In the same spirit, this is a moment that requires that more Palestinian leaders and supporters of the Palestinian cause not simply advocate a Palestinian state, but also be unambiguously clear about Israel's right to peace and security, and the imperative to end all violence. This moment equally requires that more Israeli leaders and supporters of the State of Israel not only defend Israel and her people, but also advocate for the legitimate aspiration of Palestinians to live in their own homeland with dignity. At the same time, each community must refrain from inciting hatred against the other. We pray that the voices urging respect for the rights and aspirations of both Israelis and Palestinians will be heeded by their leaders and people. The just claims of both peoples should also enjoy the active support of Christians throughout the world. Civic, educational and religious leaders should be challenged to refrain from fanning the flames of ethnic and religious prejudice and be encouraged to promote a process of reconciliation without which peace will never be a reality.
While peace will ultimately spring from new attitudes and new ways of acting on the part of Palestinians and Israelis, our government, as well as the entire international community, must be actively engaged, in appropriate and significant ways, in working for a just and comprehensive solution to this conflict. We expect that they will do so in a way that responds respectfully to the legitimate claims and expectations of both parties, and does not acquiesce in unilateral actions which undermine negotiations.
As Catholics in the United States, we have a special concern for the toll the Israeli-Palestinian struggle is taking on the Christian communities in the area. The native-born Christian presence in Israel and the occupied territories, less than two per-cent of the total, risks shrinking into insignificance, in no small part due to the present troubles and their human and economic consequences. Other developments, such as the concerns of Christians about the Nazareth mosque, only exacerbate a sense of marginalization. As a result of these and other factors, the future of a living Christian presence in the Holy Land is in doubt. The Latin Patriarch Michel Sabbah, himself a Palestinian from Nazareth, has pleaded with families to remain as faithful witnesses to the Gospel in the Holy Land. Regrettably, many families have already emigrated and many more are tempted to do so. Partnerships with Catholic parishes in the Holy Land are one way to encourage the Christian presence there.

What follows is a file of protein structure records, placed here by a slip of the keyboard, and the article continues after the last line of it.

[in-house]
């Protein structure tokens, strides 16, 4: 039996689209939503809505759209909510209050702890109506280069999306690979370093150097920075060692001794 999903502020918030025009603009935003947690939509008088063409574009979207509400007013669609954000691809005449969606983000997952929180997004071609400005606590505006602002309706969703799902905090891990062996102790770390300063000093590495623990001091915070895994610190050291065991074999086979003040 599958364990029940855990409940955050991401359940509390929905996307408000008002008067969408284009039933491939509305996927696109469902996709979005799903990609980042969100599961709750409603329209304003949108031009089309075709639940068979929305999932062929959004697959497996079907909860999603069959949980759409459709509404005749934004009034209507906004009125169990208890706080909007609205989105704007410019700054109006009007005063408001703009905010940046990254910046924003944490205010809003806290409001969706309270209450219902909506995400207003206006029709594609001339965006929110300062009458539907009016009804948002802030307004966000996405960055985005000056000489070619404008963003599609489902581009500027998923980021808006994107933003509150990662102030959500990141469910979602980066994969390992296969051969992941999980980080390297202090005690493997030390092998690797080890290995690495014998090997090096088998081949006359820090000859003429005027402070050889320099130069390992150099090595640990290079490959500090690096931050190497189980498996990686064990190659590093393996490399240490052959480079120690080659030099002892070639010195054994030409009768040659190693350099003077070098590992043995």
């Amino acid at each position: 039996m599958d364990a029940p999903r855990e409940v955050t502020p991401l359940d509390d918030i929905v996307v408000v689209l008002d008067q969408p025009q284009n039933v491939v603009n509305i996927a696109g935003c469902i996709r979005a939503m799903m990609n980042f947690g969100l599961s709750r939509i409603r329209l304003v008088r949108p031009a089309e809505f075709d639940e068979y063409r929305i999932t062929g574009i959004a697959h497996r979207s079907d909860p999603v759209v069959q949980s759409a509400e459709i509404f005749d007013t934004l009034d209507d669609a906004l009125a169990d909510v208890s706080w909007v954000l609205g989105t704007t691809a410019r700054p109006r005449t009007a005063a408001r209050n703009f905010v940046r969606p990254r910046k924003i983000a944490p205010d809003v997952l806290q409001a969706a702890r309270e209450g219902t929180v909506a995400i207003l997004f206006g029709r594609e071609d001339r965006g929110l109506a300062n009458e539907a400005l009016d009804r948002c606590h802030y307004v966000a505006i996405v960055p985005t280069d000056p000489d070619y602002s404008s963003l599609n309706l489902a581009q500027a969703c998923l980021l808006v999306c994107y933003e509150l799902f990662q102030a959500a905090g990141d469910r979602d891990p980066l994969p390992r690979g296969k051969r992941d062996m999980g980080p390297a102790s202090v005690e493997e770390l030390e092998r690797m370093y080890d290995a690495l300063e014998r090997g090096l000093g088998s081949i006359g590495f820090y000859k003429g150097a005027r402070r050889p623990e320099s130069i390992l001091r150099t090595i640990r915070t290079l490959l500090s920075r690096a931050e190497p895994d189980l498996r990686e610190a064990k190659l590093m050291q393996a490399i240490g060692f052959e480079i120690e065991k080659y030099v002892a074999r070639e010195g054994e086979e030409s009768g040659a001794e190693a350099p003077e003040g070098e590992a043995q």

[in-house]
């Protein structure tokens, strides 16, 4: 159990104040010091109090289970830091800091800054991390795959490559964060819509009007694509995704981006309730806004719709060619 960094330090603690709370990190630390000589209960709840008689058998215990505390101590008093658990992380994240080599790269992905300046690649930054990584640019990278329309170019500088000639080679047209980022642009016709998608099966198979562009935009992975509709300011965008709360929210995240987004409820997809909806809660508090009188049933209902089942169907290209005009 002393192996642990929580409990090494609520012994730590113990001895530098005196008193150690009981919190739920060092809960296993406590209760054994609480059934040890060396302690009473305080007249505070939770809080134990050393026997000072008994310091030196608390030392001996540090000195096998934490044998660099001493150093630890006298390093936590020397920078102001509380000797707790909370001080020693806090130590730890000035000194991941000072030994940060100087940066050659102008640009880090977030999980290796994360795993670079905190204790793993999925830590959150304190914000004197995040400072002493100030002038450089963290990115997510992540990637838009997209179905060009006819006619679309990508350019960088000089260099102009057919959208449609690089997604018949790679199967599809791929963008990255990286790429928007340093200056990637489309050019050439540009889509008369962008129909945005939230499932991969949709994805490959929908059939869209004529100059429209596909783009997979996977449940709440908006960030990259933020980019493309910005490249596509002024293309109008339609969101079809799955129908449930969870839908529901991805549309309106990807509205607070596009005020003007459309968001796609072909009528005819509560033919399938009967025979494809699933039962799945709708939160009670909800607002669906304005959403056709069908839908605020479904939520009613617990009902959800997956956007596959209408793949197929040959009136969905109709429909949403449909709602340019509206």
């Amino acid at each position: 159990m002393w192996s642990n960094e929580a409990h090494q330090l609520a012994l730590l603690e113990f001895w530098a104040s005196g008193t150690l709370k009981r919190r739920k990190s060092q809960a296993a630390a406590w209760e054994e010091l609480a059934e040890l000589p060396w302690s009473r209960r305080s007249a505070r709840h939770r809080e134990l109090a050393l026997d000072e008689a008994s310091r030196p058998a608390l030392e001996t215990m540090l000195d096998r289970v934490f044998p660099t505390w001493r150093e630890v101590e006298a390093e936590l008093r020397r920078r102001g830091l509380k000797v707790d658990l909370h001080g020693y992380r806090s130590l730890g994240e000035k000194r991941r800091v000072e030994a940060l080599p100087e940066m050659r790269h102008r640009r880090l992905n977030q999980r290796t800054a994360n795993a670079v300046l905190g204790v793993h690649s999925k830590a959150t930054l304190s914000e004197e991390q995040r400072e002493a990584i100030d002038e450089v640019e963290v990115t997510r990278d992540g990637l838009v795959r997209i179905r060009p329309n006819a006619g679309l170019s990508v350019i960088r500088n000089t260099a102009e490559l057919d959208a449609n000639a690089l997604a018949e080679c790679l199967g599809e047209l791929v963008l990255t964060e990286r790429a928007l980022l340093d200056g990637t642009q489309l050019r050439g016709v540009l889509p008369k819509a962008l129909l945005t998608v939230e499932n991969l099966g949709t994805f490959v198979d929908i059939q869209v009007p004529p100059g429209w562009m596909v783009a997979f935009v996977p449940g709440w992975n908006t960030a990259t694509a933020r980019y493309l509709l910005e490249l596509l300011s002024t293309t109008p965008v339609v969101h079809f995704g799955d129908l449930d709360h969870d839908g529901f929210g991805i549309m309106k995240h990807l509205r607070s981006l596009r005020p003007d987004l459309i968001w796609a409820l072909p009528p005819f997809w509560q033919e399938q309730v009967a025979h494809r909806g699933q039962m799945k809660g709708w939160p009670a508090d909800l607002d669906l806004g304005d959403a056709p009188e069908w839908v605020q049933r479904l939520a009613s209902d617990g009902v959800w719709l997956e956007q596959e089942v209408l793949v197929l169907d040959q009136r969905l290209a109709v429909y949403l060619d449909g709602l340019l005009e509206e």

Mindful of our historic debt to the Church in the Holy Land and our duties of solidarity to a sister church in severe need, we ask Catholics in the United States to join in strengthening the Church there during the present crisis and supporting its work for a just peace. We urge Catholics to be much more conscious of and give much greater attention to the crisis in the Middle East, and do what they can to support a living Christian presence in the land of Jesus' birth. We urge them to be unflagging in pressing our government to play an active and constructive role in the search for a just peace. We urge them to reach out in dialogue and joint action with Jews, Muslims and other Christians in this country. Finally, we urge them to support generously the urgent relief and development work of Catholic Relief Services, the Catholic Near East Welfare Association, the Assembly of Catholic Bishops of the Holy Land, and other worthy initiatives. The efforts of these and other organizations would be severely undermined if the U.S. government were to cut off humanitarian aid for the occupied territories, as some are proposing.
We pray that the God of peace, who has called us to be ambassadors of reconciliation, will achieve what human means alone cannot. Confident in God's blessings, we ask U.S. Catholics to join us through their prayers, their fasting and their good works in assisting Palestinians and Israelis, Jews, Muslims and Christians, in securing justice and peace in the Holy Land.
1 The question of Jerusalem involves two aspects. Territorial sovereignty is a bilateral question for Israelis and the Palestinian Authority to resolve equitably and by negotiations according to UN Resolutions. The religious dimension of Jerusalem, especially the "Old City," involves the need to preserve its unique and sacred character, both the Holy Places and the living communities of believers there. In order to safeguard the religious and human dimensions of Jerusalem, the Holy See has long advocated a special statute, internationally guaranteed. This statute would secure: (1) freedom of religion and conscience for all; (2) the juridical equality of the three monotheistic religions; (3) respect for the identity and sacred character of the City; (4) protection of and freedom of access for all to the Holy Places; (5) the regime of "status quo" in Holy Places where it applies. This statute, to be negotiated by the two parties in consultation with the three religious communities, could be guaranteed by the UN, the sponsors of the peace process, or another entity, but, in any case, should be sanctioned by the United Nations.
2 Among the pertinent UN Resolutions are nos. 242, 338, and 194.